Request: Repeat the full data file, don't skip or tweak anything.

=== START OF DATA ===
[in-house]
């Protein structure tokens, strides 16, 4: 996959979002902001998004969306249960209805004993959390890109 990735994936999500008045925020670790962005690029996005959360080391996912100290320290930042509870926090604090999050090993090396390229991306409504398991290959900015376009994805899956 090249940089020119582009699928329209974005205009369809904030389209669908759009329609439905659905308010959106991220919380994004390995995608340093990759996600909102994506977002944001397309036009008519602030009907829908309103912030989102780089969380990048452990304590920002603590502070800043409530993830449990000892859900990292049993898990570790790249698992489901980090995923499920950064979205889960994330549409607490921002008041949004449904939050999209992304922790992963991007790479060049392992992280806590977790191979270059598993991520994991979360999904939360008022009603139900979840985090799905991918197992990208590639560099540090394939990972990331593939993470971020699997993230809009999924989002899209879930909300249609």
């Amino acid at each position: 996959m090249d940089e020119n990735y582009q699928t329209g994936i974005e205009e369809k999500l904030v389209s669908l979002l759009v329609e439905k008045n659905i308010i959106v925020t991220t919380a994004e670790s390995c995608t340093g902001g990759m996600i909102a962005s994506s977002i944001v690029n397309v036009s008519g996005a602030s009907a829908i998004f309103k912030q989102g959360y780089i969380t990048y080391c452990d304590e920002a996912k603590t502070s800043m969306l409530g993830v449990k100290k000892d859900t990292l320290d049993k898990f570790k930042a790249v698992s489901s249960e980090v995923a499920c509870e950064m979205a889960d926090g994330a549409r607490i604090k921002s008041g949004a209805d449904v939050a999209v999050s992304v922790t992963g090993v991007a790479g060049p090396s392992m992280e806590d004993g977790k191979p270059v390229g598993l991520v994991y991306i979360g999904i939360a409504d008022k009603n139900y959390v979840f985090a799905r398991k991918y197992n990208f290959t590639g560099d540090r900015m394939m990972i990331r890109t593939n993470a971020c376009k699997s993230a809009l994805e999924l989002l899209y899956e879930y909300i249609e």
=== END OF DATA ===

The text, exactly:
[in-house]
């Protein structure tokens, strides 16, 4: 996959979002902001998004969306249960209805004993959390890109 990735994936999500008045925020670790962005690029996005959360080391996912100290320290930042509870926090604090999050090993090396390229991306409504398991290959900015376009994805899956 090249940089020119582009699928329209974005205009369809904030389209669908759009329609439905659905308010959106991220919380994004390995995608340093990759996600909102994506977002944001397309036009008519602030009907829908309103912030989102780089969380990048452990304590920002603590502070800043409530993830449990000892859900990292049993898990570790790249698992489901980090995923499920950064979205889960994330549409607490921002008041949004449904939050999209992304922790992963991007790479060049392992992280806590977790191979270059598993991520994991979360999904939360008022009603139900979840985090799905991918197992990208590639560099540090394939990972990331593939993470971020699997993230809009999924989002899209879930909300249609």
């Amino acid at each position: 996959m090249d940089e020119n990735y582009q699928t329209g994936i974005e205009e369809k999500l904030v389209s669908l979002l759009v329609e439905k008045n659905i308010i959106v925020t991220t919380a994004e670790s390995c995608t340093g902001g990759m996600i909102a962005s994506s977002i944001v690029n397309v036009s008519g996005a602030s009907a829908i998004f309103k912030q989102g959360y780089i969380t990048y080391c452990d304590e920002a996912k603590t502070s800043m969306l409530g993830v449990k100290k000892d859900t990292l320290d049993k898990f570790k930042a790249v698992s489901s249960e980090v995923a499920c509870e950064m979205a889960d926090g994330a549409r607490i604090k921002s008041g949004a209805d449904v939050a999209v999050s992304v922790t992963g090993v991007a790479g060049p090396s392992m992280e806590d004993g977790k191979p270059v390229g598993l991520v994991y991306i979360g999904i939360a409504d008022k009603n139900y959390v979840f985090a799905r398991k991918y197992n990208f290959t590639g560099d540090r900015m394939m990972i990331r890109t593939n993470a971020c376009k699997s993230a809009l994805e999924l989002l899209y899956e879930y909300i249609e």